2015 Data (Released 06/23/2016)

Financial State of Connecticut

Press Release

Connecticut owes more than it owns
At -$49,000, Connecticut's “Taxpayer's Burden” ranks 49th out of the 50 states
Connecticut is among 40 “Sinkhole States” without enough assets to cover its debt
Elected officials have created a Taxpayer Burden, which is each taxpayer's share of state bills after its assets available have been tapped
TIA's Taxpayer Burden measurement incorporates both assets and liabilities, not just pension debt
Connecticut has only $11.2 billion of assets available to pay bills totaling $73.6 billion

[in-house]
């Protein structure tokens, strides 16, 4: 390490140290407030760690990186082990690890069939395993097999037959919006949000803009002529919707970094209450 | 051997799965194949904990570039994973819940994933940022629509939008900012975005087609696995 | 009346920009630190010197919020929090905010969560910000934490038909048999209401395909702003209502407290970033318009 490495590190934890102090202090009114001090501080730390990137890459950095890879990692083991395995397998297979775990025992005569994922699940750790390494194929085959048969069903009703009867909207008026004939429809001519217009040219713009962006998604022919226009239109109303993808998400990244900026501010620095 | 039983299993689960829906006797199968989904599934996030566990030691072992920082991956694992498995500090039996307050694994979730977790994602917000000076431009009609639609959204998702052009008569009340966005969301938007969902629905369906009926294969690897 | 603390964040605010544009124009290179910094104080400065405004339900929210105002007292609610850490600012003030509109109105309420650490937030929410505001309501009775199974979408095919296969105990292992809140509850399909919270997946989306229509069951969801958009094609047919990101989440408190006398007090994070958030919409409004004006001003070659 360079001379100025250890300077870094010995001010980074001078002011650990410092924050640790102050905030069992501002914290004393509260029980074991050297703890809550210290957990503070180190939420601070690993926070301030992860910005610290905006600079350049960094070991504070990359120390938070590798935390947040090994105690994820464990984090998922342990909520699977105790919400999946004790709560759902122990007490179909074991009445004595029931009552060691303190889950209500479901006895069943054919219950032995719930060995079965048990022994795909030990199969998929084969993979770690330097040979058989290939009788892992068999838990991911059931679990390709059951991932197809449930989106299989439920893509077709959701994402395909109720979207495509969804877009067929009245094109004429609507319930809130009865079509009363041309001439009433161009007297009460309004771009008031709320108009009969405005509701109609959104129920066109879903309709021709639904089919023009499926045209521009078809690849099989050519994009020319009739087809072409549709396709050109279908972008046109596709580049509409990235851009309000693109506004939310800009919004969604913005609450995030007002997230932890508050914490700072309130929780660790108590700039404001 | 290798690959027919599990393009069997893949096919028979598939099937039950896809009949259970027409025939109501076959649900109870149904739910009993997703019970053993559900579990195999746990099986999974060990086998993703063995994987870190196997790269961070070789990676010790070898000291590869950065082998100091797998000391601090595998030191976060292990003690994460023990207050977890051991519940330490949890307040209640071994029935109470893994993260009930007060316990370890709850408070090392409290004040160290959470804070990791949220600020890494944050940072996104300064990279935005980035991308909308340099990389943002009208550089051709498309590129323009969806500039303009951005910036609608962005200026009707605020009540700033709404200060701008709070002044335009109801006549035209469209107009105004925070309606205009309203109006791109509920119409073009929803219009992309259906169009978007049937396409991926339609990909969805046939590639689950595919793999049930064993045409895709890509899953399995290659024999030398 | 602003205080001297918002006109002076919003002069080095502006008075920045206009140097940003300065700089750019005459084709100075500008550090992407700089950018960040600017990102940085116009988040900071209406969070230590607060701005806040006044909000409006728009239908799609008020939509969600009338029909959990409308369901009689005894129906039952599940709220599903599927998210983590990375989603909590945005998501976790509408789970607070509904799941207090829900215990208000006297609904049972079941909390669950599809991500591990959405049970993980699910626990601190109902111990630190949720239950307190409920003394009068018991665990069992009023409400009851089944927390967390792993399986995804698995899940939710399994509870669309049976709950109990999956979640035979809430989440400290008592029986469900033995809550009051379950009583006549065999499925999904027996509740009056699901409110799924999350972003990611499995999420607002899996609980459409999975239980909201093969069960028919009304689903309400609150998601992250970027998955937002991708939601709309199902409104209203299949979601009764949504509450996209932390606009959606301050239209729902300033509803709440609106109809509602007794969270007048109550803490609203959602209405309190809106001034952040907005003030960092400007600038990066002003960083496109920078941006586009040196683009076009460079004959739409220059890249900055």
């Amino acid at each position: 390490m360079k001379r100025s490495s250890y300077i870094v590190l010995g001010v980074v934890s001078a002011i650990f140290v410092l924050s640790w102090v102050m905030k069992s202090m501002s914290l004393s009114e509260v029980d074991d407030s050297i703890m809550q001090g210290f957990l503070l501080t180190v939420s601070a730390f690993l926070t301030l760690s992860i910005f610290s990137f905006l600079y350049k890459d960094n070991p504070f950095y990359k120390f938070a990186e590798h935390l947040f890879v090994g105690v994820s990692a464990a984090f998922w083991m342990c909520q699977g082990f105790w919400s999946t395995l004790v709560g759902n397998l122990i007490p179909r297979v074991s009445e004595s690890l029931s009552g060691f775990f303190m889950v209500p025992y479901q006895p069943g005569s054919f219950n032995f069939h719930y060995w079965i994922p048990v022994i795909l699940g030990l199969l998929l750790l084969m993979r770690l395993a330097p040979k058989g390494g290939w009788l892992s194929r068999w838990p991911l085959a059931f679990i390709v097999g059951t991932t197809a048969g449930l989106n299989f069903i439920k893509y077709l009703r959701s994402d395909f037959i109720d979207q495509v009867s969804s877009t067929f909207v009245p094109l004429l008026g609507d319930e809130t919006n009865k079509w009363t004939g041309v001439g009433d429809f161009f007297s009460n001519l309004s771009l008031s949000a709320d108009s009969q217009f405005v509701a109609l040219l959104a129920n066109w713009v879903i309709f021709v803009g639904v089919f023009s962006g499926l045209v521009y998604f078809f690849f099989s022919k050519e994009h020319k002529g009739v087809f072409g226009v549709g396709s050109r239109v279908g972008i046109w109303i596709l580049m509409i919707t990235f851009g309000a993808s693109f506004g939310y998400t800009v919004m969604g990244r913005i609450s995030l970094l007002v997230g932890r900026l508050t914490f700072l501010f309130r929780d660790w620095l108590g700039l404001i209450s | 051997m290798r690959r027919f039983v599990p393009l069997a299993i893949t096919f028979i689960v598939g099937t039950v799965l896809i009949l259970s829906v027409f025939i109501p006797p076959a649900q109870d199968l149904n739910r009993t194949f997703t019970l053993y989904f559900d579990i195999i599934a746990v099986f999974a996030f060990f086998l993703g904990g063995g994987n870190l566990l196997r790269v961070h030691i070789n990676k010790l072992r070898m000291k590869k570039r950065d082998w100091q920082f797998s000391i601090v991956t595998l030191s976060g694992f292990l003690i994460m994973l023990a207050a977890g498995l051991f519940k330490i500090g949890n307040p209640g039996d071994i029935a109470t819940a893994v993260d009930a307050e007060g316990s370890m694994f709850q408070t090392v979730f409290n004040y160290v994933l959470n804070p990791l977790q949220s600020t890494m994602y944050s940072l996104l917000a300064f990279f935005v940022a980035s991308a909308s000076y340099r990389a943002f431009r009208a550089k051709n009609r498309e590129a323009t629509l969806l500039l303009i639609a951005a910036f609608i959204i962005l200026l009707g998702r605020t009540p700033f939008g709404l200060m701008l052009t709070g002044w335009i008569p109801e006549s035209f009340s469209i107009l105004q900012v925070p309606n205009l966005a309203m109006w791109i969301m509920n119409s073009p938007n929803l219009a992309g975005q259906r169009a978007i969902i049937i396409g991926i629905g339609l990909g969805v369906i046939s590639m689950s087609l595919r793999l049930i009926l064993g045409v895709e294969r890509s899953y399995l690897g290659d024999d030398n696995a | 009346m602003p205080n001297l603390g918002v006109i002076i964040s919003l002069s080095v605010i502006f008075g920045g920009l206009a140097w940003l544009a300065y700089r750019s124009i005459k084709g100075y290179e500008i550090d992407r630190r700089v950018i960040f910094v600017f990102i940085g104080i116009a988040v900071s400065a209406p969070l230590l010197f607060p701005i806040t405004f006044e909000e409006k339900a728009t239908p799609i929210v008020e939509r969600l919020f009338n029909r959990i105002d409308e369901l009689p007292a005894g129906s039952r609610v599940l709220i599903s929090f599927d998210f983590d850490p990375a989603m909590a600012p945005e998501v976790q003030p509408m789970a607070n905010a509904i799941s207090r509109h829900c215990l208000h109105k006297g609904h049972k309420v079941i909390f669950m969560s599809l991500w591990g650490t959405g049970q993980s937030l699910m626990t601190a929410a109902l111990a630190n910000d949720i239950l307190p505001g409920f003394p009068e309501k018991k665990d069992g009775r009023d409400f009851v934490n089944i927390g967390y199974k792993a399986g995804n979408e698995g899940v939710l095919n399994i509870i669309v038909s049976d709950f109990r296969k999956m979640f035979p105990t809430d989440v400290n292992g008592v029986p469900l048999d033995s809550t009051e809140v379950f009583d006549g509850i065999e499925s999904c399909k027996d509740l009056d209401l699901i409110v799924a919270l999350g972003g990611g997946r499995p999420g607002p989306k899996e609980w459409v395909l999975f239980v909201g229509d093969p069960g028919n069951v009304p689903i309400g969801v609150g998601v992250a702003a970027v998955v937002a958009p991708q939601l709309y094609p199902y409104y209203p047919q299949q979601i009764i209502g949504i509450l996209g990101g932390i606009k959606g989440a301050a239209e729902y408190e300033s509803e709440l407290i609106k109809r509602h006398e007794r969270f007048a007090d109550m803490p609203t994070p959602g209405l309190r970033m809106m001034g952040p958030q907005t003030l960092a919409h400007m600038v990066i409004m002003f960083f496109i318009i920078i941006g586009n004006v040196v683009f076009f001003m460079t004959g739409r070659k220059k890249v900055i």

To fill the $62.4 billion financial hole each Connecticut taxpayer would have to send $49,000 to the state
Because of a new accounting rule, Connecticut now has to report its pension debt on its balance sheet. As a result, the state's reported pension debt grew from $2.6 billion in 2014 to $24.6 billion in 2015. However, the state is still hiding $1.8 billion of pension debt from taxpayers.
The state's financial report was released 213 days after its fiscal year end, which is considered untimely according to the 180 day goal

Prior Years' TIA Data

2014 Financial State of Connecticut

2013 Financial State of Connecticut

Other Resources

Connecticut Comprehensive Annual Financial Reports

Publishing Entity: Office of the State Comptroller

Hartford seeks fiscal solutions outside bankruptcy


“A bankruptcy filing by the city of Hartford is one of several options for potentially solving the city's fiscal woes, its mayor says, but legally declaring insolvency is at the bottom of a list of solutions the city is pursuing…”